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Posted by Hank Lawrence
a resident of Menlo Park: Sharon Heights
on Jan 4, 2010 at 2:49 pm

When the Menlo Park left leaning council loses another lawsuit, and we will, the residents can decide who is acting irresponsibly. And I am willing to bet $100 to your favorite charity that Menlo Park will, yet again lose another lawsuit, leaving the taxpayers to pick up the tab. [portion removed]

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Posted by truth
a resident of Menlo Park: Belle Haven
on Jan 4, 2010 at 3:34 pm

Hank, master of no answer. You should run for office, you are that good at saying nothing but using lots of air and words.

Hank does not know what the other cities think, he just assumes it is so just as he assumes he is part of a "silent majority"...

San Mateo County is a Dem county by far. It is not even close. For Hank to use left-leaning as a bad thing in such a district is laughable. This is a blue collar county. If anything, the actions of our city on HSR runs in contrary to the Democratic Party.

But Hank wants you to keep watching the hand he holds up and waves around. The other hand trying to hide all the facts.

Who was elected to the Samtrans? Omar, a left-leaning Dem.

Who was elected to oversee the council of cities? Terry Nagel, another "lefty"...

Can we move on now that the facts are on the table?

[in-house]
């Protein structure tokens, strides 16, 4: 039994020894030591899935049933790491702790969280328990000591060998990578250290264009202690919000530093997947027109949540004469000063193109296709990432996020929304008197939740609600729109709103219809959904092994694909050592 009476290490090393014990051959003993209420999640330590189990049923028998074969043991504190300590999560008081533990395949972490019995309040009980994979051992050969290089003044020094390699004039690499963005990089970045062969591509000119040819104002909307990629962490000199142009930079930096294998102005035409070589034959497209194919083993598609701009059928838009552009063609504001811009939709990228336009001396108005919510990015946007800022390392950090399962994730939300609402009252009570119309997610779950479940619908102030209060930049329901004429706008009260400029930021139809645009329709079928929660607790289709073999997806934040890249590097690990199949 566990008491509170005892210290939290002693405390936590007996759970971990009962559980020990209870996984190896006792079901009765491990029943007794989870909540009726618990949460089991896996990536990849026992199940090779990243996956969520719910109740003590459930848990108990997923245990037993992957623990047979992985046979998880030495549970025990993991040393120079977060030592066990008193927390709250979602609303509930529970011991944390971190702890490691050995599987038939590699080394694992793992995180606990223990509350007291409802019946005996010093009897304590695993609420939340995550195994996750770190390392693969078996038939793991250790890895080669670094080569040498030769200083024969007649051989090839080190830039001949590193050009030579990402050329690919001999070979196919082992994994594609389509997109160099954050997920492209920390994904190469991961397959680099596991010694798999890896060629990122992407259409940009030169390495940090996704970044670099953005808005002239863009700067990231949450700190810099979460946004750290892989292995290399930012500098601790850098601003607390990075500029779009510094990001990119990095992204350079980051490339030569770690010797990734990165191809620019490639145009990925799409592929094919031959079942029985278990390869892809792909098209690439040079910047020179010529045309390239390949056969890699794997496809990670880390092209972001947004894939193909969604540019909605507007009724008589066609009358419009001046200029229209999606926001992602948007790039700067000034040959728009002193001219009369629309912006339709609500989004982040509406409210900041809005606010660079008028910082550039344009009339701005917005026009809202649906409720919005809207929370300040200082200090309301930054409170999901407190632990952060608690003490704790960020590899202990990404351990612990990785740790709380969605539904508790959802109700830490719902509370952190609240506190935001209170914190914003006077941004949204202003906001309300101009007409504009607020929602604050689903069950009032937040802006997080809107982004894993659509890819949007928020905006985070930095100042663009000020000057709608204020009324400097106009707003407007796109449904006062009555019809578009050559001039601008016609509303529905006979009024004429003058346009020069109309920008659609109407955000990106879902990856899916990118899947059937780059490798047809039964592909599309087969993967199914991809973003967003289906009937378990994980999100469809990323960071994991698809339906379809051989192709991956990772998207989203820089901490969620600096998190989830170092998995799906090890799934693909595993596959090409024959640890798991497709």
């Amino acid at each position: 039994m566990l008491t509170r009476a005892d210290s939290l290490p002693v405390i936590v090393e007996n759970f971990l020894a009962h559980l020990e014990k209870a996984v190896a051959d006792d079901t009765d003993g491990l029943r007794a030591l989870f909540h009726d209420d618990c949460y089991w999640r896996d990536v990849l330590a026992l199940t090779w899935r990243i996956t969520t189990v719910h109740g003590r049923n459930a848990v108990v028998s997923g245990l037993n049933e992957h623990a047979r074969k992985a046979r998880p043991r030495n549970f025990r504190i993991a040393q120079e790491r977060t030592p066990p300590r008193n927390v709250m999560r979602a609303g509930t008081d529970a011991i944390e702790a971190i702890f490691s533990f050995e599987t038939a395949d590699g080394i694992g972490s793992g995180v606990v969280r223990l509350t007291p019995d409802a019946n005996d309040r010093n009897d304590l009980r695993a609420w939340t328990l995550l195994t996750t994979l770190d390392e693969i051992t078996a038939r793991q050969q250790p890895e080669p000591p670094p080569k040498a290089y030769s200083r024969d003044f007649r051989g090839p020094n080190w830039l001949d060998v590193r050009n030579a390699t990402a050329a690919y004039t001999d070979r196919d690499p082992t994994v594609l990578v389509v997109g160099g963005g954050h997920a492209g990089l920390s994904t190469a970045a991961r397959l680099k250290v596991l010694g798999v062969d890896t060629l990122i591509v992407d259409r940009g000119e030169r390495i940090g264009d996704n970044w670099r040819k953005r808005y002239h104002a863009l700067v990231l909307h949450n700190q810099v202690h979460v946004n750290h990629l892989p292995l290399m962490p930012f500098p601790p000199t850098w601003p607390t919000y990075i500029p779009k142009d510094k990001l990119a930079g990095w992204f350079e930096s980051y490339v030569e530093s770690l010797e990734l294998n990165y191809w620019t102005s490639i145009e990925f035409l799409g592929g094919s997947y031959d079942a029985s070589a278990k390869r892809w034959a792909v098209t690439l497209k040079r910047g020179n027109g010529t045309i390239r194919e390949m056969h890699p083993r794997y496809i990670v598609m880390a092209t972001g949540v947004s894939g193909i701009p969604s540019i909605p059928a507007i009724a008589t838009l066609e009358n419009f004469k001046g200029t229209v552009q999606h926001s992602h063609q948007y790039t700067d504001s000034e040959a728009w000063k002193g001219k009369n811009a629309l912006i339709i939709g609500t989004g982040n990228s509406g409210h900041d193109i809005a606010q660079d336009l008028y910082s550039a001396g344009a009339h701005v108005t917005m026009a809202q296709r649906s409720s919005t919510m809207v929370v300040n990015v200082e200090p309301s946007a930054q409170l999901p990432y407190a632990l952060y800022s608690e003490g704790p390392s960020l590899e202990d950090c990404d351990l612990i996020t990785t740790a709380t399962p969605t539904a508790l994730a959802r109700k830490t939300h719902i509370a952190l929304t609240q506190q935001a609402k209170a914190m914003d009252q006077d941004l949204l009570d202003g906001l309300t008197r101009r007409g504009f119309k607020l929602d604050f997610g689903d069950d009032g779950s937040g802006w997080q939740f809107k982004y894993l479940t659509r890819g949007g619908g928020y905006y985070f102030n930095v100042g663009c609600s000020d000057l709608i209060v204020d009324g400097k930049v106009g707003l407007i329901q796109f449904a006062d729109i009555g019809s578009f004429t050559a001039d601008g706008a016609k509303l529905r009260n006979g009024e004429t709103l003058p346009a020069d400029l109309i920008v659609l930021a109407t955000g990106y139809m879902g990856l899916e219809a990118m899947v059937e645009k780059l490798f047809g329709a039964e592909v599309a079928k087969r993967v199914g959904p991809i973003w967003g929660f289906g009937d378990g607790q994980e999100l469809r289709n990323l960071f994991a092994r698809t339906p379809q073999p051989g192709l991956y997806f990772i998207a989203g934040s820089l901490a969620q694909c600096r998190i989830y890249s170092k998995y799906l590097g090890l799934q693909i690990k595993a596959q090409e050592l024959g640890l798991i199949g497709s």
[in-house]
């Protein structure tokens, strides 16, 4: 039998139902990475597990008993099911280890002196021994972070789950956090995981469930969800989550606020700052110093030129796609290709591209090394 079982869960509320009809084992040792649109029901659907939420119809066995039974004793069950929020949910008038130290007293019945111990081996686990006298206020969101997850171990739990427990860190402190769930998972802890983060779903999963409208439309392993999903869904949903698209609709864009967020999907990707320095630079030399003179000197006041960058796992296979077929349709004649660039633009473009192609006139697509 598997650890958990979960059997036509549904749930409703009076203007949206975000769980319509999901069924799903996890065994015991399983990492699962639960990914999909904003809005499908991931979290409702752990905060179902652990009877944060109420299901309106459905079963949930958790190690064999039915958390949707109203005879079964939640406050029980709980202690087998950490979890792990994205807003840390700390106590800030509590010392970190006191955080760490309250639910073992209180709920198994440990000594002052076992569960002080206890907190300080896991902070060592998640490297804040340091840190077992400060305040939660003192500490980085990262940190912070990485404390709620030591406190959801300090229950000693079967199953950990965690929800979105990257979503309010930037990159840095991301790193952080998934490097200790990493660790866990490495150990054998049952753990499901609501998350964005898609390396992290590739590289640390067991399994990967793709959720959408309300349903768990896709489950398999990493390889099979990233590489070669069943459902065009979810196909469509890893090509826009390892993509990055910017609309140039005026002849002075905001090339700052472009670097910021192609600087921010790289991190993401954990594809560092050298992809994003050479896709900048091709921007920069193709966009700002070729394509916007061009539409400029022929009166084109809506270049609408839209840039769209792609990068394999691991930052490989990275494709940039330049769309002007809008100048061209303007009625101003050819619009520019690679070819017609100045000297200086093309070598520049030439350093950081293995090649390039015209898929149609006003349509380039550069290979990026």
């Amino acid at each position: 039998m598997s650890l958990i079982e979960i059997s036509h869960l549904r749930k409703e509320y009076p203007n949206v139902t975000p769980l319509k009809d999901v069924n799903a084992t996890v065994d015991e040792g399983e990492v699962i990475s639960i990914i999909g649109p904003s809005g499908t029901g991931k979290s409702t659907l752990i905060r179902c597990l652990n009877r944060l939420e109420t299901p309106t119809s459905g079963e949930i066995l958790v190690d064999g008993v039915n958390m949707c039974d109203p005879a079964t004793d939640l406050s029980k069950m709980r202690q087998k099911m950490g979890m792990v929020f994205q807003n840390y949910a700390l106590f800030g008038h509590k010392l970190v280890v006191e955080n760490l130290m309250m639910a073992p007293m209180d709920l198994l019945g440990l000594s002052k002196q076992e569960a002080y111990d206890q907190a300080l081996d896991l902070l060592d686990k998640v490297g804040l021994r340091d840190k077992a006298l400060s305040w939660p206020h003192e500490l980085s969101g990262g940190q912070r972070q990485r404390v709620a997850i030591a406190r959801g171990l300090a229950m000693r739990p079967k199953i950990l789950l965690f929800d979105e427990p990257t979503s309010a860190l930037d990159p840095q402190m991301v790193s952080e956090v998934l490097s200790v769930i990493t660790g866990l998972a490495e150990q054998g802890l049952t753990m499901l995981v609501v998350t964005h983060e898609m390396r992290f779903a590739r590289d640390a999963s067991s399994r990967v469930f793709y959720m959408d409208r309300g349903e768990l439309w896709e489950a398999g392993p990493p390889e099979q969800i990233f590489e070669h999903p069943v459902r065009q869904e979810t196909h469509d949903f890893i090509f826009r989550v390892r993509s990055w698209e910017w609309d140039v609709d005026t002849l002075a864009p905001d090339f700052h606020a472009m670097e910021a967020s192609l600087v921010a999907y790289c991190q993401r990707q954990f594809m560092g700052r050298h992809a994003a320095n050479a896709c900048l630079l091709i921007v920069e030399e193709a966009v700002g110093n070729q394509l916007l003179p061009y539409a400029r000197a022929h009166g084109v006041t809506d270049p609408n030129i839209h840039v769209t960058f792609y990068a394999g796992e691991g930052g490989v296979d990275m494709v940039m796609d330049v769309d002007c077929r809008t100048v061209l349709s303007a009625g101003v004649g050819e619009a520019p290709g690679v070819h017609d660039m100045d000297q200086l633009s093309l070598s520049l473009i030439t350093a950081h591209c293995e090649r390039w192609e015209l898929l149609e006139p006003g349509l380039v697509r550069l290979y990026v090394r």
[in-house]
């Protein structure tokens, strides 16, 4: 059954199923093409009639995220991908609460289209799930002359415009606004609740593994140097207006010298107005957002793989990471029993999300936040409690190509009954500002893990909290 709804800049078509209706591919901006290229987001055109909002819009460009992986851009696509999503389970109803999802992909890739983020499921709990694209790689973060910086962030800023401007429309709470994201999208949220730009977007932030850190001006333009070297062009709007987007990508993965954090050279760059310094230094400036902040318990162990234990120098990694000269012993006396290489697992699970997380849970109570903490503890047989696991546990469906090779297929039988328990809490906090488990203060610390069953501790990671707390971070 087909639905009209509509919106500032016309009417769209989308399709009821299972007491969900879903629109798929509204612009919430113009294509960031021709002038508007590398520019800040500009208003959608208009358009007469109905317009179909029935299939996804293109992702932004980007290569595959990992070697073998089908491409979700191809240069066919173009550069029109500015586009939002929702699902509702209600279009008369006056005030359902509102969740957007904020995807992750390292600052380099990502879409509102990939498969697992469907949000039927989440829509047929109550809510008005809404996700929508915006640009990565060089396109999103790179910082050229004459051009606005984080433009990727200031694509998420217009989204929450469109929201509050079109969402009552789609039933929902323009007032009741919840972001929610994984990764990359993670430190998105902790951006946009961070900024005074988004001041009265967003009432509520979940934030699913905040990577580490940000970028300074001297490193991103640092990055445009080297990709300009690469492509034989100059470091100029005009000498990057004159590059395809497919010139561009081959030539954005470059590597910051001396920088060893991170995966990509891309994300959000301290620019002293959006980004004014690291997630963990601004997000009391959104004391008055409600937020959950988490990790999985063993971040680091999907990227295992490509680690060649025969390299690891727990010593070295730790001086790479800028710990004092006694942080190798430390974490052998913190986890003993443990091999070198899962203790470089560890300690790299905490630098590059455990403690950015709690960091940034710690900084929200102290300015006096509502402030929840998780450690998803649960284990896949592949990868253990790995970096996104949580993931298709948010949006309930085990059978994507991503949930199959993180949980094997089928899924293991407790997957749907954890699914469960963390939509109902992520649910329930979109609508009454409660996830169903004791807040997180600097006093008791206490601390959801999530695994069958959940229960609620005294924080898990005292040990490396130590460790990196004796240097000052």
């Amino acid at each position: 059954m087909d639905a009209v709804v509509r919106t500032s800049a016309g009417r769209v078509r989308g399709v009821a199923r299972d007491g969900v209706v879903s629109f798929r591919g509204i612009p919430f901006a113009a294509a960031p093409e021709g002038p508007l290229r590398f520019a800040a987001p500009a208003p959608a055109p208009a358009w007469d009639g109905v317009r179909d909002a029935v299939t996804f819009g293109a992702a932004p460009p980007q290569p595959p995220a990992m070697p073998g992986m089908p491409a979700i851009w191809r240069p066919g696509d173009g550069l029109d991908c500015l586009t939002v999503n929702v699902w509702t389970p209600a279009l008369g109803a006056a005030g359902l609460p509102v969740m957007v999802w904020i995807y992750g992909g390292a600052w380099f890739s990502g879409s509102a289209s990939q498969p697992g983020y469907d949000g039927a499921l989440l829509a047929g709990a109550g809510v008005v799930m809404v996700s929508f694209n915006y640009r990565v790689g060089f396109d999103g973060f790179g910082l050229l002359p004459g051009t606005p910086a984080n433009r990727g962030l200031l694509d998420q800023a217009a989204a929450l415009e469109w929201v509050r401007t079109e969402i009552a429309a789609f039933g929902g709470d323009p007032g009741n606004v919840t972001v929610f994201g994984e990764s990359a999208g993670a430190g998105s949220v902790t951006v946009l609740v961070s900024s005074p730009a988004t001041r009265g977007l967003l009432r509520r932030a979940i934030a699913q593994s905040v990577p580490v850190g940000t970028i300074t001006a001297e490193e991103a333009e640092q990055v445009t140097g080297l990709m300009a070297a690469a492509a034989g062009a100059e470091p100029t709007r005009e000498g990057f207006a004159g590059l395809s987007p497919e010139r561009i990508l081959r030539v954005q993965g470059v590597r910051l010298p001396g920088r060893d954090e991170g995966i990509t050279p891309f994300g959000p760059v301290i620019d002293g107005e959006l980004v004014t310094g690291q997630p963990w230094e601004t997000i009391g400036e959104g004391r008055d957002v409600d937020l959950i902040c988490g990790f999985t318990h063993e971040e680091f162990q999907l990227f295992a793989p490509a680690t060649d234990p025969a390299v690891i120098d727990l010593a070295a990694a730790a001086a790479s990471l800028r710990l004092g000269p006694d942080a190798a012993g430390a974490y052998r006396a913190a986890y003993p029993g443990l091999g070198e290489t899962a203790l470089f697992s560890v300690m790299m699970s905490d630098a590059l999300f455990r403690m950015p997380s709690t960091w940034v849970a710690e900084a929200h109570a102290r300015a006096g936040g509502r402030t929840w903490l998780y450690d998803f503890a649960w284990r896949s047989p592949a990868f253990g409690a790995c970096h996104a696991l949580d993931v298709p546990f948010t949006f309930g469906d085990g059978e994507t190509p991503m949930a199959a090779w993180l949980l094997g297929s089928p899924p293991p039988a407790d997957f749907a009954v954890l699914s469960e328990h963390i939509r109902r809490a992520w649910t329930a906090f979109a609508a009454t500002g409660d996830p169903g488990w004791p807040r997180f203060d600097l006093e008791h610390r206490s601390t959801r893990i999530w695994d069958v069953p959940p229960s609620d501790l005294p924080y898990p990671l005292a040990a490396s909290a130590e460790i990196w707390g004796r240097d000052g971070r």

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Posted by Martin Engel
a resident of Menlo Park: Park Forest
on Jan 4, 2010 at 3:36 pm

Rod Diridon said to me the other day that the CHSRA Board is fully aware that we are all quarreling with one another about what Hank did or didn’t mean or say, what John Boyle did or didn’t do, what Heyward and Kelly and Rich did or didn’t support or agree with.

Rod also said that the Board is delighted that we, in Atherton, Menlo Park and Palo Alto should spend so much time arguing and disagreeing with one another about what and what not to do. He said that although some of us were a great pain for them, they no longer feel that way since we are now all so pre-occupied with our confrontations with one another.

Rod pointed out that while we continue to play our local games, and hold our little meetings, and quibble about various alternatives, thereby keeping us all distracted, the Board, staff and contractors are busy designing the rail alignments through our cities in the least expensive way, just as they want it. He knows that it’s not what we want, but he said he didn’t care.

He said that there would be many elevated sections to the corridor and also many areas were the rails would remain at-grade. He pointed out that there will be no tunneling and there certainly will be no abandoning construction on the Caltrain corridor. He said that if it's ever completed, we would love the walls and all the snazzy trains going by each day.

His last words to me were, “Keep up the good work.”

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Posted by We Can't Afford CAHSR
a resident of Menlo Park: Linfield Oaks
on Jan 4, 2010 at 5:35 pm

Martin - please, please keep posting accounts of your direct encounters with the CAHSR. Because people need to hear the callous indifference that Ron Diridon and his henchmen show the people and taxpayers of California.